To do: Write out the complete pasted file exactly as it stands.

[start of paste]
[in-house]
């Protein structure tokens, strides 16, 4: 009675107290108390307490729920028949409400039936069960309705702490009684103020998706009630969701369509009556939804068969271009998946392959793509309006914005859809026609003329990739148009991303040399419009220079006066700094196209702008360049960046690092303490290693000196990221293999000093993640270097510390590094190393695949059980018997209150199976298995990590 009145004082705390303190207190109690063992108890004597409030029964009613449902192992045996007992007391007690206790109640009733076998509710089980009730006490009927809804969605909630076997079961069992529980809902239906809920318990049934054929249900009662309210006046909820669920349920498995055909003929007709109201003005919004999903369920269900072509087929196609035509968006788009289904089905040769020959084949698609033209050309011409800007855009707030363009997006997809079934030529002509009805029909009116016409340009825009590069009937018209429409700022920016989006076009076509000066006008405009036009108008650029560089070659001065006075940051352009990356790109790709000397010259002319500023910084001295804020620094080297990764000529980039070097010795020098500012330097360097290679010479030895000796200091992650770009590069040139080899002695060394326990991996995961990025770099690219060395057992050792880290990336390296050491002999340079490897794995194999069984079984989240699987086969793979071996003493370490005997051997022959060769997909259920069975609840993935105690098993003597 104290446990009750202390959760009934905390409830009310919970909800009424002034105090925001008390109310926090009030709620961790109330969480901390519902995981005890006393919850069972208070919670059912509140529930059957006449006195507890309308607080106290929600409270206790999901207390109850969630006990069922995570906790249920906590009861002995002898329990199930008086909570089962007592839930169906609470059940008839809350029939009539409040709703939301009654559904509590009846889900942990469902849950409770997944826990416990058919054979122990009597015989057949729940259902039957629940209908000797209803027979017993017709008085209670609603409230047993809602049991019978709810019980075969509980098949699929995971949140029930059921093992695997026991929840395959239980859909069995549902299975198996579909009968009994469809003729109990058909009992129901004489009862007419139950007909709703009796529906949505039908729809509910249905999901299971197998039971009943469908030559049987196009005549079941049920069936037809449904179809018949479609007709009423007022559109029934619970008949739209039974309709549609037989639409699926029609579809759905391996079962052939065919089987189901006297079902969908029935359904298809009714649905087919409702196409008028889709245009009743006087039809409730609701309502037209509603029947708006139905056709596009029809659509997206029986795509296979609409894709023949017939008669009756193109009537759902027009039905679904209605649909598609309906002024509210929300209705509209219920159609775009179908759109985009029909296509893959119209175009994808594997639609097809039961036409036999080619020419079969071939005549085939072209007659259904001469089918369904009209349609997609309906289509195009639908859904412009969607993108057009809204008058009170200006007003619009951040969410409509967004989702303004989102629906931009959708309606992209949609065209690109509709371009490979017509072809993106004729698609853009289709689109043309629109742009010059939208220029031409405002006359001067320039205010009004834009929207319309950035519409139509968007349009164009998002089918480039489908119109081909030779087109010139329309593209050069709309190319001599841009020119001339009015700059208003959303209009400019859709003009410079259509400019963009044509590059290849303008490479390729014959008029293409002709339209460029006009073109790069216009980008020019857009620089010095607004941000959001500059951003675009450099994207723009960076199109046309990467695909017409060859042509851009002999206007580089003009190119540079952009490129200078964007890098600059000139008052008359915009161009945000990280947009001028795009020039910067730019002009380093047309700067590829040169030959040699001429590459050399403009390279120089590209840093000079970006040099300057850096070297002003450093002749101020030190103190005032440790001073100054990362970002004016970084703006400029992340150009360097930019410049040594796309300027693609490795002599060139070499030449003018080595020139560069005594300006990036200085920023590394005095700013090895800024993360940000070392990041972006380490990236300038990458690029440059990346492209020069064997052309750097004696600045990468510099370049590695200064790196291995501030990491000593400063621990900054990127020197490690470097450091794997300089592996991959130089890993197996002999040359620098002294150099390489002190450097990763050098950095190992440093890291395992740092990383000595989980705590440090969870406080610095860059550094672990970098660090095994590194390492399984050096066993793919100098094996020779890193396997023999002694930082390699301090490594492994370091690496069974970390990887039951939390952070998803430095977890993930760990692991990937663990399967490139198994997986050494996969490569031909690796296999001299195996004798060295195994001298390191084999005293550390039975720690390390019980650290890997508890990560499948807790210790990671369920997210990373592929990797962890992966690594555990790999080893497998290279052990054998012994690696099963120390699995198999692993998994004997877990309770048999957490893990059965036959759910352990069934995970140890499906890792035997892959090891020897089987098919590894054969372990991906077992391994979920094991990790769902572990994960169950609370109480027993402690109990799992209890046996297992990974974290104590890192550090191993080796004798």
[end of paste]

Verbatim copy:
[in-house]
């Protein structure tokens, strides 16, 4: 009675107290108390307490729920028949409400039936069960309705702490009684103020998706009630969701369509009556939804068969271009998946392959793509309006914005859809026609003329990739148009991303040399419009220079006066700094196209702008360049960046690092303490290693000196990221293999000093993640270097510390590094190393695949059980018997209150199976298995990590 009145004082705390303190207190109690063992108890004597409030029964009613449902192992045996007992007391007690206790109640009733076998509710089980009730006490009927809804969605909630076997079961069992529980809902239906809920318990049934054929249900009662309210006046909820669920349920498995055909003929007709109201003005919004999903369920269900072509087929196609035509968006788009289904089905040769020959084949698609033209050309011409800007855009707030363009997006997809079934030529002509009805029909009116016409340009825009590069009937018209429409700022920016989006076009076509000066006008405009036009108008650029560089070659001065006075940051352009990356790109790709000397010259002319500023910084001295804020620094080297990764000529980039070097010795020098500012330097360097290679010479030895000796200091992650770009590069040139080899002695060394326990991996995961990025770099690219060395057992050792880290990336390296050491002999340079490897794995194999069984079984989240699987086969793979071996003493370490005997051997022959060769997909259920069975609840993935105690098993003597 104290446990009750202390959760009934905390409830009310919970909800009424002034105090925001008390109310926090009030709620961790109330969480901390519902995981005890006393919850069972208070919670059912509140529930059957006449006195507890309308607080106290929600409270206790999901207390109850969630006990069922995570906790249920906590009861002995002898329990199930008086909570089962007592839930169906609470059940008839809350029939009539409040709703939301009654559904509590009846889900942990469902849950409770997944826990416990058919054979122990009597015989057949729940259902039957629940209908000797209803027979017993017709008085209670609603409230047993809602049991019978709810019980075969509980098949699929995971949140029930059921093992695997026991929840395959239980859909069995549902299975198996579909009968009994469809003729109990058909009992129901004489009862007419139950007909709703009796529906949505039908729809509910249905999901299971197998039971009943469908030559049987196009005549079941049920069936037809449904179809018949479609007709009423007022559109029934619970008949739209039974309709549609037989639409699926029609579809759905391996079962052939065919089987189901006297079902969908029935359904298809009714649905087919409702196409008028889709245009009743006087039809409730609701309502037209509603029947708006139905056709596009029809659509997206029986795509296979609409894709023949017939008669009756193109009537759902027009039905679904209605649909598609309906002024509210929300209705509209219920159609775009179908759109985009029909296509893959119209175009994808594997639609097809039961036409036999080619020419079969071939005549085939072209007659259904001469089918369904009209349609997609309906289509195009639908859904412009969607993108057009809204008058009170200006007003619009951040969410409509967004989702303004989102629906931009959708309606992209949609065209690109509709371009490979017509072809993106004729698609853009289709689109043309629109742009010059939208220029031409405002006359001067320039205010009004834009929207319309950035519409139509968007349009164009998002089918480039489908119109081909030779087109010139329309593209050069709309190319001599841009020119001339009015700059208003959303209009400019859709003009410079259509400019963009044509590059290849303008490479390729014959008029293409002709339209460029006009073109790069216009980008020019857009620089010095607004941000959001500059951003675009450099994207723009960076199109046309990467695909017409060859042509851009002999206007580089003009190119540079952009490129200078964007890098600059000139008052008359915009161009945000990280947009001028795009020039910067730019002009380093047309700067590829040169030959040699001429590459050399403009390279120089590209840093000079970006040099300057850096070297002003450093002749101020030190103190005032440790001073100054990362970002004016970084703006400029992340150009360097930019410049040594796309300027693609490795002599060139070499030449003018080595020139560069005594300006990036200085920023590394005095700013090895800024993360940000070392990041972006380490990236300038990458690029440059990346492209020069064997052309750097004696600045990468510099370049590695200064790196291995501030990491000593400063621990900054990127020197490690470097450091794997300089592996991959130089890993197996002999040359620098002294150099390489002190450097990763050098950095190992440093890291395992740092990383000595989980705590440090969870406080610095860059550094672990970098660090095994590194390492399984050096066993793919100098094996020779890193396997023999002694930082390699301090490594492994370091690496069974970390990887039951939390952070998803430095977890993930760990692991990937663990399967490139198994997986050494996969490569031909690796296999001299195996004798060295195994001298390191084999005293550390039975720690390390019980650290890997508890990560499948807790210790990671369920997210990373592929990797962890992966690594555990790999080893497998290279052990054998012994690696099963120390699995198999692993998994004997877990309770048999957490893990059965036959759910352990069934995970140890499906890792035997892959090891020897089987098919590894054969372990991906077992391994979920094991990790769902572990994960169950609370109480027993402690109990799992209890046996297992990974974290104590890192550090191993080796004798």